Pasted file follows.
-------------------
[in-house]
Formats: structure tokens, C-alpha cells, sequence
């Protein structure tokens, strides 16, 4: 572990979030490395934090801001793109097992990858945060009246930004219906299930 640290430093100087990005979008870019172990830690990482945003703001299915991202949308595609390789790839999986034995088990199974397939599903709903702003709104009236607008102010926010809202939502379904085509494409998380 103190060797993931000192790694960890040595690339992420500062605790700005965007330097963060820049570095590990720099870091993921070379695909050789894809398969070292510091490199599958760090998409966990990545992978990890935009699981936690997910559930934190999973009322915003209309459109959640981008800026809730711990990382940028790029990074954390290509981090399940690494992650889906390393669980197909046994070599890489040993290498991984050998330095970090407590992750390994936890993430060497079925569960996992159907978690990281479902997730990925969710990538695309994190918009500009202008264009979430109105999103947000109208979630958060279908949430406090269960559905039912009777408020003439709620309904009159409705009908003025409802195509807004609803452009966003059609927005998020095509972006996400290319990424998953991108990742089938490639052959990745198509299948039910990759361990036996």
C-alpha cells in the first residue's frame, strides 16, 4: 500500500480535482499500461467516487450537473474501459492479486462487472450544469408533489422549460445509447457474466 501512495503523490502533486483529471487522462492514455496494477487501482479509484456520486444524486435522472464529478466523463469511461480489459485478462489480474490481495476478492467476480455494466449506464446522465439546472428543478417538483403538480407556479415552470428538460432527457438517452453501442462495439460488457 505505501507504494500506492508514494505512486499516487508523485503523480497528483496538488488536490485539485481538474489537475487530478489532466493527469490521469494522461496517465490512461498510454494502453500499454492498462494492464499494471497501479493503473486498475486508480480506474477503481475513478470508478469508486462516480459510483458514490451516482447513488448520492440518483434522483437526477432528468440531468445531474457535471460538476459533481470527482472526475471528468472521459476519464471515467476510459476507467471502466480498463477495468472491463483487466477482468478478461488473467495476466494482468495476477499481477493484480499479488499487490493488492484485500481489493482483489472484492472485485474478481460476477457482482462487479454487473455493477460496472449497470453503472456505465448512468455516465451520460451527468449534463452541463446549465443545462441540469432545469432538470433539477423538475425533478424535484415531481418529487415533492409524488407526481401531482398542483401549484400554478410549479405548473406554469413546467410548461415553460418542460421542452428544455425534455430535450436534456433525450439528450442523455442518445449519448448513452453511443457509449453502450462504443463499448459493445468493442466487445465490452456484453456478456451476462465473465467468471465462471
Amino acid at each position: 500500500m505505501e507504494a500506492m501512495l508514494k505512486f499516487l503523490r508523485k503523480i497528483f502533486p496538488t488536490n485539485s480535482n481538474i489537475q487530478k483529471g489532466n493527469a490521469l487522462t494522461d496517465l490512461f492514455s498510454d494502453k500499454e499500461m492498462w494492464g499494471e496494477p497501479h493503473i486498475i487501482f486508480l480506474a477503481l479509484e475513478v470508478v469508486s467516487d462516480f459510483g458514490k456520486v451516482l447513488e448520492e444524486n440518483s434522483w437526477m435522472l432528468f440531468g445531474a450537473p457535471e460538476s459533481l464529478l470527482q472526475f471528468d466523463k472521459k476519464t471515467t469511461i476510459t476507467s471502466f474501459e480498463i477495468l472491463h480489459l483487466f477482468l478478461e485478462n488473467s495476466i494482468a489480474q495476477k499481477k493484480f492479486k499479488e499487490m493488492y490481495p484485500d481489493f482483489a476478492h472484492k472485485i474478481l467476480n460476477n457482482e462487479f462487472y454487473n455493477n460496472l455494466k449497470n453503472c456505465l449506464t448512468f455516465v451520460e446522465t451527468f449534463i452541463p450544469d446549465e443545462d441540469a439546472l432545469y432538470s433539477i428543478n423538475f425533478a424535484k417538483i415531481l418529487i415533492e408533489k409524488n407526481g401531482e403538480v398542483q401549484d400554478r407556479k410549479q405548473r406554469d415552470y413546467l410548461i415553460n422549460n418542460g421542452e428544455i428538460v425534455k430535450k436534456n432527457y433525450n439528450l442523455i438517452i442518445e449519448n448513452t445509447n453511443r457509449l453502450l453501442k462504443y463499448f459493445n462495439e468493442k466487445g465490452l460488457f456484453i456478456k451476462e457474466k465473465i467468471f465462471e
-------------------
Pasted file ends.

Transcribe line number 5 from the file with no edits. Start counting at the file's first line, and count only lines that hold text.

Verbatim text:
Amino acid at each position: 500500500m505505501e507504494a500506492m501512495l508514494k505512486f499516487l503523490r508523485k503523480i497528483f502533486p496538488t488536490n485539485s480535482n481538474i489537475q487530478k483529471g489532466n493527469a490521469l487522462t494522461d496517465l490512461f492514455s498510454d494502453k500499454e499500461m492498462w494492464g499494471e496494477p497501479h493503473i486498475i487501482f486508480l480506474a477503481l479509484e475513478v470508478v469508486s467516487d462516480f459510483g458514490k456520486v451516482l447513488e448520492e444524486n440518483s434522483w437526477m435522472l432528468f440531468g445531474a450537473p457535471e460538476s459533481l464529478l470527482q472526475f471528468d466523463k472521459k476519464t471515467t469511461i476510459t476507467s471502466f474501459e480498463i477495468l472491463h480489459l483487466f477482468l478478461e485478462n488473467s495476466i494482468a489480474q495476477k499481477k493484480f492479486k499479488e499487490m493488492y490481495p484485500d481489493f482483489a476478492h472484492k472485485i474478481l467476480n460476477n457482482e462487479f462487472y454487473n455493477n460496472l455494466k449497470n453503472c456505465l449506464t448512468f455516465v451520460e446522465t451527468f449534463i452541463p450544469d446549465e443545462d441540469a439546472l432545469y432538470s433539477i428543478n423538475f425533478a424535484k417538483i415531481l418529487i415533492e408533489k409524488n407526481g401531482e403538480v398542483q401549484d400554478r407556479k410549479q405548473r406554469d415552470y413546467l410548461i415553460n422549460n418542460g421542452e428544455i428538460v425534455k430535450k436534456n432527457y433525450n439528450l442523455i438517452i442518445e449519448n448513452t445509447n453511443r457509449l453502450l453501442k462504443y463499448f459493445n462495439e468493442k466487445g465490452l460488457f456484453i456478456k451476462e457474466k465473465i467468471f465462471e